I’m not very good at watching horror films. If I do feel brave enough to watch something scary, it’s between the gaps in my fingers or from behind a cushion and I will inevitably jump and scream throughout. Plus, I have such a vivid imagination that anything vaguely supernatural leaves me on edge for days.
That said, a perverse part of me quite enjoys the adrenaline rush of being frightened (within reason) so I’ve found a happy medium in Gothic literature. The jump-factor is much more manageable in book-form and you can simply shut the book if it all gets too much! As Halloween approached, I wanted to embrace the eeriness of October by curling up under the covers with a spooky ghost story and The Silent Companions by Laura Purcell is exactly that.
Set in 1866, The Silent Companions starts by introducing us to Elsie Bainbridge who has been sectioned in an asylum. Badly burnt and mute, she is suspected of murder but cannot remember what happened. Doctor Shepherd attempts to jog her memory and gradually coaxes out her story by encouraging her to write it down.
Elsie’s account begins when, newly married, recently widowed and with child, she is sent to The Bridge, her late husband Rupert’s remote estate and the place of his death. With only Rupert’s cousin Sarah for company and a fleeting welcome from her brother Jolyon before he returns to London, she is met by resentful household staff and hostile villagers who believe The Bridge is cursed with a history of suspicious deaths and curious incidents.
Strange sounds at night emerging from a locked door leads to the discovery of a two-hundred-year-old diary and unsettling painted wooden figures known as “companions”, which bare striking resemblances to the household’s residents past and present. The diary belongs to Anne Bainbridge and details the preparations she and her husband Josiah made for a visit from the King and Queen. Having lost her sister at a young age, Anne wished for a girl so much that she conjured a pregnancy using herbs, resulting in birth of their mute daughter, Hetta. However, Anne is punished for defying the will of God and brings a darkness into the house when she purchases the companions, who Hetta becomes bewitched by before the royal visit.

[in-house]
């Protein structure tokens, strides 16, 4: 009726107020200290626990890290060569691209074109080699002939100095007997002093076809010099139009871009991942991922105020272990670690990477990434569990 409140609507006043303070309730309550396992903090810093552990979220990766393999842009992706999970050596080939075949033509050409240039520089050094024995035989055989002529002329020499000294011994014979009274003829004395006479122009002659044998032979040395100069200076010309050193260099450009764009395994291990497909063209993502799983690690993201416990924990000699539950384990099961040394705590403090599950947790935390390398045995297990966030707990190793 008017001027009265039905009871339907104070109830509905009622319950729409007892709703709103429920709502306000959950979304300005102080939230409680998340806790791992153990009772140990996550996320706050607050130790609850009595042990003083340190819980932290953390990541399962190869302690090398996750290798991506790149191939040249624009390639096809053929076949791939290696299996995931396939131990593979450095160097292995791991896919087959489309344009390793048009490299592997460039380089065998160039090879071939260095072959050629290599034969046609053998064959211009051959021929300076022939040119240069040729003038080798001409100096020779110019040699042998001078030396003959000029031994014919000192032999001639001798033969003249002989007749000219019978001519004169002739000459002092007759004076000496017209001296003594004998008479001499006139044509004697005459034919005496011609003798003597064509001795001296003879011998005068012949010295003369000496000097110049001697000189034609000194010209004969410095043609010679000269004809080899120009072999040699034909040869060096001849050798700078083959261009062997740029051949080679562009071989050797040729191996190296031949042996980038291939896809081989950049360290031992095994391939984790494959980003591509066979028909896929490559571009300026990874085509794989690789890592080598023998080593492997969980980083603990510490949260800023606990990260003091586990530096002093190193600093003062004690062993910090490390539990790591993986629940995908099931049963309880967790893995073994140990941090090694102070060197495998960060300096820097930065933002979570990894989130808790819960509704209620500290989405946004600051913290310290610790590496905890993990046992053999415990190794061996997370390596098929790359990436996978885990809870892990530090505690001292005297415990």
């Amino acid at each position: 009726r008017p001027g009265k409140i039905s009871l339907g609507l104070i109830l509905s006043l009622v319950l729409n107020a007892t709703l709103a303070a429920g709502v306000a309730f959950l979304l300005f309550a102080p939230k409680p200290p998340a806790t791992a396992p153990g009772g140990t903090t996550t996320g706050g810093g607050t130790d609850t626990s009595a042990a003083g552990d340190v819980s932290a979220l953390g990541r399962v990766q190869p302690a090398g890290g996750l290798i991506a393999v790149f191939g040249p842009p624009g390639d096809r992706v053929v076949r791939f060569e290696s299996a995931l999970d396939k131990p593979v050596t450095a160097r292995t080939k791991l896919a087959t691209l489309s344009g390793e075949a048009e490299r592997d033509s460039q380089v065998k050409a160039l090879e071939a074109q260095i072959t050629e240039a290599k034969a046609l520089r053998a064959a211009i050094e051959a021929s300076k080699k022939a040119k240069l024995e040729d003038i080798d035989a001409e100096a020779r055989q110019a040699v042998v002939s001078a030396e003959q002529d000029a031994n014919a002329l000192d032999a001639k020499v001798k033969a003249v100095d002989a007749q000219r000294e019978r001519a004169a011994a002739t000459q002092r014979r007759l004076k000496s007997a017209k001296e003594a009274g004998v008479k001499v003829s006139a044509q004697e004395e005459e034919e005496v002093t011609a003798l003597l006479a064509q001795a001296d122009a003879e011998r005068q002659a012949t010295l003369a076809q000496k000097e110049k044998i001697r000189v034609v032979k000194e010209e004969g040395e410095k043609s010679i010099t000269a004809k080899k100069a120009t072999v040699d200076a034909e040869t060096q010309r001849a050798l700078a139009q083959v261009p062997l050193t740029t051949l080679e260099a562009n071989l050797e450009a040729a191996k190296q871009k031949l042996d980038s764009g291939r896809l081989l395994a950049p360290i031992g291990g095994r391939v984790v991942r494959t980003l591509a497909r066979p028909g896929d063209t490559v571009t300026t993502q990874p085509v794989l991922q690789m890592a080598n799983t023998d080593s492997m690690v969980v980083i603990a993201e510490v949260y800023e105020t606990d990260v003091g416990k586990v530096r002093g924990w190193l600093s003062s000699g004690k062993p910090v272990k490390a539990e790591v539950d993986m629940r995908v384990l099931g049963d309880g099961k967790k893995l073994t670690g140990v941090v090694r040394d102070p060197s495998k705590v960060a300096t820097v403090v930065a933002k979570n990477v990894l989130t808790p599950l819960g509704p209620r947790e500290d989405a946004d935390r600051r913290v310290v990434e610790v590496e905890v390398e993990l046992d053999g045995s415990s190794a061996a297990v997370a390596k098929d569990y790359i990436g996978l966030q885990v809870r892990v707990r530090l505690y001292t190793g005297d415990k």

Switching back and forth from 1635 and 1865 at The Bridge, a tapestry of horror, tragedy and family secrets unravels which is destined to repeat itself. There is a constant feeling of foreboding and sense of claustrophobia that escalates as the story progresses. Laura Purcell cleverly makes us question whether Elise is losing her mind or if there is a more sinister evil behind the ghostly goings on. With haunting plot twists and unnerving insinuations, you’re left questioning your own sanity along with Elsie.
With a chilling conclusion that allows to the reader to decide whether its something supernatural or malevolent manipulation at play, Laura Purcell has taken the elements of Gothic fiction and woven them into a menacing masterpiece that will leave you looking over your shoulder for silent companions – you’ve been warned!